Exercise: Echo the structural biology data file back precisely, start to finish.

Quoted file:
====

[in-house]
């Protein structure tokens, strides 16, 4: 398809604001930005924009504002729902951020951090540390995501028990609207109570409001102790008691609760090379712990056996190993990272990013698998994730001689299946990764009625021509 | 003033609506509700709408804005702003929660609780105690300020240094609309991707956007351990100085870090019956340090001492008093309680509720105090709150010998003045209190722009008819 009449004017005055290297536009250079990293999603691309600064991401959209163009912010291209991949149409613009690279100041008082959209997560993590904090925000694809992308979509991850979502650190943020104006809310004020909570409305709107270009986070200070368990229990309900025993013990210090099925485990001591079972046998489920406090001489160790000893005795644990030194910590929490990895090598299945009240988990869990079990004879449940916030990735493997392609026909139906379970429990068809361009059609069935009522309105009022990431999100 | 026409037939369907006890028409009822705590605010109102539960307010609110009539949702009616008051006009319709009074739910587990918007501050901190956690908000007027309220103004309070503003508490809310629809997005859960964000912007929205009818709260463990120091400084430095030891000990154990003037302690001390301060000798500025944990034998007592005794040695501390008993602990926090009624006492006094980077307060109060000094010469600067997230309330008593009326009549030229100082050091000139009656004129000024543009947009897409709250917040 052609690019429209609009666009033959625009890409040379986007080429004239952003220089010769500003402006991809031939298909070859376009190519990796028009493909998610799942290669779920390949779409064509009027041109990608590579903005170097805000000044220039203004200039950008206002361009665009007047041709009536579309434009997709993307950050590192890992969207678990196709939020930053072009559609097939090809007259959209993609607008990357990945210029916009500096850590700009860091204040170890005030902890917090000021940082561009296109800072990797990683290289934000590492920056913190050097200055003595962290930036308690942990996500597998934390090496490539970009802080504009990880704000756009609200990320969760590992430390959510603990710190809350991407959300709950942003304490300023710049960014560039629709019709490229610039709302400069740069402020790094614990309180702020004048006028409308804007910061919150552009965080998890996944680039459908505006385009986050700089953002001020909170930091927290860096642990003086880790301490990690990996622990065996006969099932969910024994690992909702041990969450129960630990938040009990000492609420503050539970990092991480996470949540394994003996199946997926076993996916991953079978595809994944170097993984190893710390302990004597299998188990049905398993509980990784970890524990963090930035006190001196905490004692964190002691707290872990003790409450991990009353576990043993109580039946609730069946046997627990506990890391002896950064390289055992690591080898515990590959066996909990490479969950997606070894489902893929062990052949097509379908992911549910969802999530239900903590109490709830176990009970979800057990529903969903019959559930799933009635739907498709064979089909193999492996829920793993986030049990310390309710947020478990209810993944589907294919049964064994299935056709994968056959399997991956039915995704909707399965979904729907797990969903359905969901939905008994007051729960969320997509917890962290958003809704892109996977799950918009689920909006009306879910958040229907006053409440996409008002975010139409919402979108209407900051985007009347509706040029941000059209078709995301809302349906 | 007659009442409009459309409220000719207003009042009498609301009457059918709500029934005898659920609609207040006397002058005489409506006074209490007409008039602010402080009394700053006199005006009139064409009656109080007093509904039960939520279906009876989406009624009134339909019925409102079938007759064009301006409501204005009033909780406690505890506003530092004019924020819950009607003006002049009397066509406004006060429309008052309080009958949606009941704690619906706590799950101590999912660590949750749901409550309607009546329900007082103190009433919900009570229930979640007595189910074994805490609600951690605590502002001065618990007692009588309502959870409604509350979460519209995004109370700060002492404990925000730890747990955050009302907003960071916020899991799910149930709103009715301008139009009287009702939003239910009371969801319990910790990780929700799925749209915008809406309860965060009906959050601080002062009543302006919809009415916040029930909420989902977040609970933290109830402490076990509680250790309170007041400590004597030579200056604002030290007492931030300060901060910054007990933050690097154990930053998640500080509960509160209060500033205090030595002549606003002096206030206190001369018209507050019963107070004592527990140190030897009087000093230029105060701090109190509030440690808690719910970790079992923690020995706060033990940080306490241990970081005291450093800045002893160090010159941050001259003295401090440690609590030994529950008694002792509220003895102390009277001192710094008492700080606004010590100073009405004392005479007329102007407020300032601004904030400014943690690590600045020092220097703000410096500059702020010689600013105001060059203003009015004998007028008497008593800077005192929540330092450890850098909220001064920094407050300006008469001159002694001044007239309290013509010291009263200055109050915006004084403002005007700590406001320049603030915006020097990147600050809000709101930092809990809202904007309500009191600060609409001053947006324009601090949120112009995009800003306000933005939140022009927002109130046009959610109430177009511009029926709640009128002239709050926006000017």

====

[in-house]
């Protein structure tokens, strides 16, 4: 398809604001930005924009504002729902951020951090540390995501028990609207109570409001102790008691609760090379712990056996190993990272990013698998994730001689299946990764009625021509 | 003033609506509700709408804005702003929660609780105690300020240094609309991707956007351990100085870090019956340090001492008093309680509720105090709150010998003045209190722009008819 009449004017005055290297536009250079990293999603691309600064991401959209163009912010291209991949149409613009690279100041008082959209997560993590904090925000694809992308979509991850979502650190943020104006809310004020909570409305709107270009986070200070368990229990309900025993013990210090099925485990001591079972046998489920406090001489160790000893005795644990030194910590929490990895090598299945009240988990869990079990004879449940916030990735493997392609026909139906379970429990068809361009059609069935009522309105009022990431999100 | 026409037939369907006890028409009822705590605010109102539960307010609110009539949702009616008051006009319709009074739910587990918007501050901190956690908000007027309220103004309070503003508490809310629809997005859960964000912007929205009818709260463990120091400084430095030891000990154990003037302690001390301060000798500025944990034998007592005794040695501390008993602990926090009624006492006094980077307060109060000094010469600067997230309330008593009326009549030229100082050091000139009656004129000024543009947009897409709250917040 052609690019429209609009666009033959625009890409040379986007080429004239952003220089010769500003402006991809031939298909070859376009190519990796028009493909998610799942290669779920390949779409064509009027041109990608590579903005170097805000000044220039203004200039950008206002361009665009007047041709009536579309434009997709993307950050590192890992969207678990196709939020930053072009559609097939090809007259959209993609607008990357990945210029916009500096850590700009860091204040170890005030902890917090000021940082561009296109800072990797990683290289934000590492920056913190050097200055003595962290930036308690942990996500597998934390090496490539970009802080504009990880704000756009609200990320969760590992430390959510603990710190809350991407959300709950942003304490300023710049960014560039629709019709490229610039709302400069740069402020790094614990309180702020004048006028409308804007910061919150552009965080998890996944680039459908505006385009986050700089953002001020909170930091927290860096642990003086880790301490990690990996622990065996006969099932969910024994690992909702041990969450129960630990938040009990000492609420503050539970990092991480996470949540394994003996199946997926076993996916991953079978595809994944170097993984190893710390302990004597299998188990049905398993509980990784970890524990963090930035006190001196905490004692964190002691707290872990003790409450991990009353576990043993109580039946609730069946046997627990506990890391002896950064390289055992690591080898515990590959066996909990490479969950997606070894489902893929062990052949097509379908992911549910969802999530239900903590109490709830176990009970979800057990529903969903019959559930799933009635739907498709064979089909193999492996829920793993986030049990310390309710947020478990209810993944589907294919049964064994299935056709994968056959399997991956039915995704909707399965979904729907797990969903359905969901939905008994007051729960969320997509917890962290958003809704892109996977799950918009689920909006009306879910958040229907006053409440996409008002975010139409919402979108209407900051985007009347509706040029941000059209078709995301809302349906 | 007659009442409009459309409220000719207003009042009498609301009457059918709500029934005898659920609609207040006397002058005489409506006074209490007409008039602010402080009394700053006199005006009139064409009656109080007093509904039960939520279906009876989406009624009134339909019925409102079938007759064009301006409501204005009033909780406690505890506003530092004019924020819950009607003006002049009397066509406004006060429309008052309080009958949606009941704690619906706590799950101590999912660590949750749901409550309607009546329900007082103190009433919900009570229930979640007595189910074994805490609600951690605590502002001065618990007692009588309502959870409604509350979460519209995004109370700060002492404990925000730890747990955050009302907003960071916020899991799910149930709103009715301008139009009287009702939003239910009371969801319990910790990780929700799925749209915008809406309860965060009906959050601080002062009543302006919809009415916040029930909420989902977040609970933290109830402490076990509680250790309170007041400590004597030579200056604002030290007492931030300060901060910054007990933050690097154990930053998640500080509960509160209060500033205090030595002549606003002096206030206190001369018209507050019963107070004592527990140190030897009087000093230029105060701090109190509030440690808690719910970790079992923690020995706060033990940080306490241990970081005291450093800045002893160090010159941050001259003295401090440690609590030994529950008694002792509220003895102390009277001192710094008492700080606004010590100073009405004392005479007329102007407020300032601004904030400014943690690590600045020092220097703000410096500059702020010689600013105001060059203003009015004998007028008497008593800077005192929540330092450890850098909220001064920094407050300006008469001159002694001044007239309290013509010291009263200055109050915006004084403002005007700590406001320049603030915006020097990147600050809000709101930092809990809202904007309500009191600060609409001053947006324009601090949120112009995009800003306000933005939140022009927002109130046009959610109430177009511009029926709640009128002239709050926006000017």